An attorney for a woman suing Orange County and her ex- boss, Supervisor Todd Spitzer, said Wednesday it was “nonsensical” for the elected official to say he fired her because she would not master basic computer skills.
“Christine Richters was a devoted civil servant who was unlawfully terminated by the county as a result of her disability,” attorney Devon Lyon said. “Supervisor Spitzer also recklessly violated multiple wage and hour laws, including docking employees’ pay for their failure to return his text messages within 15 minutes.”
Lyon added, “The county’s excuse that Ms. Richters did not submit to `basic’ computer skills training after three years as an executive aide and assistant with Supervisor Spitzer’s political campaign is nonsensical, untrue and a mere pretext to cover up their unlawful reason.”
The plaintiff’s disability stemmed from “serious symptoms associated with stress on the job, which was documented by her physician,” according to Lyon, who predicted the lawsuit “will not only deliver justice to Ms. Richters, but will expose the abusive and unlawful behavior exhibited by Supervisor Spitzer towards county employees.”
“The county of Orange and Supervisor Spitzer, a man who has aspirations of being the county’s top attorney, must be held liable for their egregious behavior,” the attorney said.
According to a statement Spitzer’s office issued on his behalf Tuesday, Richters “refused” to learn “basic” computer skills needed to do her job.
“Despite being counseled numerous times by the chief of staff and Supervisor Spitzer to learn basic computer skills that would equip her with the necessary skills to do her job, she refused to do so,” according to the statement.
Spitzer accused Richters, 50, of filing the lawsuit “simply to gouge the taxpayers for her unwillingness to adapt and gain even the most fundamental computer skills that would have resulted in either remaining with Supervisor Spitzer or testing favorably for another county job.”
Spitzer also said his office attempted to help Richters find a new job within the county, which contradicts what she claims in her lawsuit filed last Friday.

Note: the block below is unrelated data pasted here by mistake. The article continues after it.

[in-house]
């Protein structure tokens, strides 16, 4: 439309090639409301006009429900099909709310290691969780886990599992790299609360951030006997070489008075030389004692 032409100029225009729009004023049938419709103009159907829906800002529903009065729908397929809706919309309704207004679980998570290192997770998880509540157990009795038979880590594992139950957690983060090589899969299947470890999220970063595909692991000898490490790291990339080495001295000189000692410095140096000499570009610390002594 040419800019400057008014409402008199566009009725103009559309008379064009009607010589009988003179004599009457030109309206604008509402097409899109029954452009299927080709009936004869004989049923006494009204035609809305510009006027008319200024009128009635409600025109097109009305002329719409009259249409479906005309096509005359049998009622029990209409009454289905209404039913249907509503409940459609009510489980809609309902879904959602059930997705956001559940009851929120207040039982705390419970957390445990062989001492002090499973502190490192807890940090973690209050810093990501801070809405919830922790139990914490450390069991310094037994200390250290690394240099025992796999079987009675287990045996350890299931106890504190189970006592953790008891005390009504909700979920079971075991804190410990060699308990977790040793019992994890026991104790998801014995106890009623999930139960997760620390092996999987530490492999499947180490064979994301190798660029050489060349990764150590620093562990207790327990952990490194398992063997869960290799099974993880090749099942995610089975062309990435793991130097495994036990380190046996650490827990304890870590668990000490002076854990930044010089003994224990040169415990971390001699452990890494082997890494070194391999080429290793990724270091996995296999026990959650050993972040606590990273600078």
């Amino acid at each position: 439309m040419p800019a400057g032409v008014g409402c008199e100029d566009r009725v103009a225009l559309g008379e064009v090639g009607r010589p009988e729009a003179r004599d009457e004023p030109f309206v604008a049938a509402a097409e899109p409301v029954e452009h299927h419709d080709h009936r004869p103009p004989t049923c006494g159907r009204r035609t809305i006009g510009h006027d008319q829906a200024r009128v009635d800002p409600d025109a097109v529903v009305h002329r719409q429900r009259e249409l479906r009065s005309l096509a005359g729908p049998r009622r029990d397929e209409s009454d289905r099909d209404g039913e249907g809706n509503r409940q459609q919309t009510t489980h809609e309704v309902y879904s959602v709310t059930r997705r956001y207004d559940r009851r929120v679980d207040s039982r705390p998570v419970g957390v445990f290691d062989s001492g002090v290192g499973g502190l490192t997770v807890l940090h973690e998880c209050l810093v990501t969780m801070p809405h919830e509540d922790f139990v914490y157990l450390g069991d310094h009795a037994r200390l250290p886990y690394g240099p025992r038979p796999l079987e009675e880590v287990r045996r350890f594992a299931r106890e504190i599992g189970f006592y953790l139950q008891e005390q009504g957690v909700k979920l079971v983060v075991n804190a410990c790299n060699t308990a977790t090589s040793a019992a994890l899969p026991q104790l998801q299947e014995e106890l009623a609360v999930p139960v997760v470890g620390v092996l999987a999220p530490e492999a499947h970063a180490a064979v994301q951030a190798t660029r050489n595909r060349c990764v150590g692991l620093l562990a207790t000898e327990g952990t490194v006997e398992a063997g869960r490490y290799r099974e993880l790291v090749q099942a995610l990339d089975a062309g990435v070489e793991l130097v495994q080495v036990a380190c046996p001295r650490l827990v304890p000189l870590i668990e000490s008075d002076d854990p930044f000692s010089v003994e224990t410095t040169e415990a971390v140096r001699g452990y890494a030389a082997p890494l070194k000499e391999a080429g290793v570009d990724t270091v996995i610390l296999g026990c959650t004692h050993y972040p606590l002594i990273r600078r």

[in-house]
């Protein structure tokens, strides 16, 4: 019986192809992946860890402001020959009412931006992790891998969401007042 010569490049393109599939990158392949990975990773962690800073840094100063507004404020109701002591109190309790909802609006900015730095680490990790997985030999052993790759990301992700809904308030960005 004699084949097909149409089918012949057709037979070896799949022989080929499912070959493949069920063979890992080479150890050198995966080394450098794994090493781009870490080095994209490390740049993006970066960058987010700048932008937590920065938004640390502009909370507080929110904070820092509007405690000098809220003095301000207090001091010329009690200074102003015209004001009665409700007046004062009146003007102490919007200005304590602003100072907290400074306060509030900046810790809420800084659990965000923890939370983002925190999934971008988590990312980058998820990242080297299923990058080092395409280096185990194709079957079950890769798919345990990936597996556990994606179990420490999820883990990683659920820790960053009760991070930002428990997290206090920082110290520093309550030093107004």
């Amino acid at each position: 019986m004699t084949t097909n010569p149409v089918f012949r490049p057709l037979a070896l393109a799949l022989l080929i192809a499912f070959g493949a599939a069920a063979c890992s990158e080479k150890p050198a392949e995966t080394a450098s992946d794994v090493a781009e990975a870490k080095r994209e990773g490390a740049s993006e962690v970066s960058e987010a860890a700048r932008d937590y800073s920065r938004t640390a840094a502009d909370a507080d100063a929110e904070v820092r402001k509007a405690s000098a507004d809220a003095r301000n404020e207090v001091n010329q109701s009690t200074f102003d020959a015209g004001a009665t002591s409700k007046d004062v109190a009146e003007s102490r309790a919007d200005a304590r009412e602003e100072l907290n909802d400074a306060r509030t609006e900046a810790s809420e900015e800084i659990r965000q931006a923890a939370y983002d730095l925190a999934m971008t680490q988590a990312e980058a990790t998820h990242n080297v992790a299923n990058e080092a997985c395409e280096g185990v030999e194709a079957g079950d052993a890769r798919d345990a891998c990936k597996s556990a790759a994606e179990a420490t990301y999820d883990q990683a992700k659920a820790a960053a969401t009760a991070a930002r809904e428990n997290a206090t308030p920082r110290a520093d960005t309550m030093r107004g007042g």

“Unfortunately, and despite our best efforts to assist Ms. Richters, she was unable to secure a permanent civil service position within the county,” Spitzer’s statement said.
His statement also says that “for 25 years Supervisor Spitzer has worked late nights and weekends on behalf of the taxpayer. Supervisor Spitzer has tremendously high expectations of government employees to perform their job and keep current with their skills. Working as an executive assistant for an elected official is by nature a demanding job.”
Richters, who was Playboy’s Playmate of the Month in May 1986, alleges discrimination on the basis of a disability, harassment of a disabled employee, retaliation, failure to prevent discrimination, harassment and retaliation, failure to pay for all hours worked and failure to pay overtime wages.
Richters worked as an “executive aide” in Spitzer’s office from Feb. 27, 2013, through Oct. 13, 2016, according to her court papers, which allege that she was “harassed and discriminated against… on the basis of her disability, and retaliated against her for requesting a medical accommodation.”
Richters claims that she was “required daily to be available at all hours, causing her to work up to 24-hour shifts but, when broken down by hour, was not compensated for each hour of work in the amount required by federal law.”
Attached to the lawsuit is a memo purporting to be from Spitzer to his staff declaring that officer hours are 8:30 a.m. to 5:30 p.m. with a one-hour lunch break. The memo dated July 15 also instructs employees that “text messages from (Spitzer) to staff” must be “responded to within 15 minutes of receipt unless there is an overriding excuse. If either of these policies are violated, an hour of your pay will be docked.”
Richters, who was a “non-exempt employee,” earned $16.50 an hour when she was hired, according to her lawsuit. Her work schedule was 8 a.m. to 5 p.m. weekdays, but she says she was “required to attend after-hour events, which totaled approximately eight to 10 hours per week for which she was not compensated.”
The lawsuit alleges Spitzer made his employees be “on stand-by 24 hours per day, 7 days per week to respond to any text message sent to them by Spitzer.”
“The work environment in Spitzer’s office was extremely stressful due to the unrealistic demands Spitzer placed upon the employees, as well as Spitzer’s raging temper that he often directed towards the employees,” the lawsuit alleges. “Simply put, even though plaintiff was not directly supervised by Spitzer, it was Spitzer’s regular practice to govern his office through means of fear and aggression.”
— City News Service
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